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Event Item: 00141
René Magritte 1948: La Période Vache
Exhibition: 30th Oct 2008 to 4th Jan 2009
René Magritte numbers not only among the most important, but also among the most popular artists of the twentieth century. Often against the grain of the tendencies in the arts of his time, the Belgian Surrealist painter developed a unique and unmistakable pictorial language. His work's continuing crucial influence on later generations of artists and his impact on today's visual culture are almost without par. Many of his equally enigmatic and hard-to-forget solutions have been reproduced in the millions and become famous icons far beyond the world of art.
However, a fascinating period of the artist's landmark oeuvre has remained nearly unknown: his so-called période vache. In 1948, Magritte made a group of paintings and gouaches distinctly different from the rest of his work for his first solo exhibition in Paris. Relying on a new, fast and aggressive style of painting - and particularly inspired by popular sources such as caricatures and comics, but also interspersing his works with stylistic quotations from artists like James Ensor or Henri Matisse - Magritte, within only a few weeks, produced about thirty entirely uncharacteristic works that caused an outrage in Paris. The artist deliberately conceived the exhibition as a provocation of and an assault on the Parisian public. Painting in an unexpectedly crude, playful, and intentionally "bad" manner, he reflected his own work and painting in general.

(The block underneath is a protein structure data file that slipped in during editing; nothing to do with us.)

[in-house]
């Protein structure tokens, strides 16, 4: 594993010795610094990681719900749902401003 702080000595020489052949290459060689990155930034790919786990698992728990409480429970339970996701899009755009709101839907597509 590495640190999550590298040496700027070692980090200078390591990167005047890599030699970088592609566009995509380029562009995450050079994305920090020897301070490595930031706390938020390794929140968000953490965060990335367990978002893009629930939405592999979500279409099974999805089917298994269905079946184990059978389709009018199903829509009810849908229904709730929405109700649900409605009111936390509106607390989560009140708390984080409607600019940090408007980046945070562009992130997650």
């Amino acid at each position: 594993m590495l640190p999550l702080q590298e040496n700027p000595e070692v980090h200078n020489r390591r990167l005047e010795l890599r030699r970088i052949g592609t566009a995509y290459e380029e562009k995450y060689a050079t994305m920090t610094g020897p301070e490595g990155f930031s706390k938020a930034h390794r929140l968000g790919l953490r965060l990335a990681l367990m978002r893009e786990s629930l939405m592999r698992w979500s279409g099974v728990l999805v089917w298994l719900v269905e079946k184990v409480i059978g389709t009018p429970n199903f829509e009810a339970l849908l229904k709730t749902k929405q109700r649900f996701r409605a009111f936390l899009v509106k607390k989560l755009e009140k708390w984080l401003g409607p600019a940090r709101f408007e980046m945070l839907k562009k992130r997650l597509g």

Magritte thus anticipated strategies of painting current in the 1970s and 1980s, which are highly topical again today. While only sporadically included in most retrospectives of Magritte's oeuvre, the works from the période vache will be assembled in the exhibition at the Schirn outside France and Belgium for the first time. Especially against the background of the last thirty years' art, this concentrated presentation will shed a new, surprising light on an extraordinary artist.
With "René Magritte 1948. La Période Vache," the Schirn continues a series of exhibitions that started with "Henri Matisse. Drawing with Scissors" and "Paul Klee. 1933" and was followed by "Max Beckmann. The Watercolors and Pastels" or "Picasso and the Theater," focusing on specific groups of works or certain aspects in the oeuvre of established masters of classical modernism. A catalogue accompanying the exhibition will be published by Ludion.
SCHIRN KUNSTHALLE FRANKFURT, Römerberg, D-60311 Frankfurt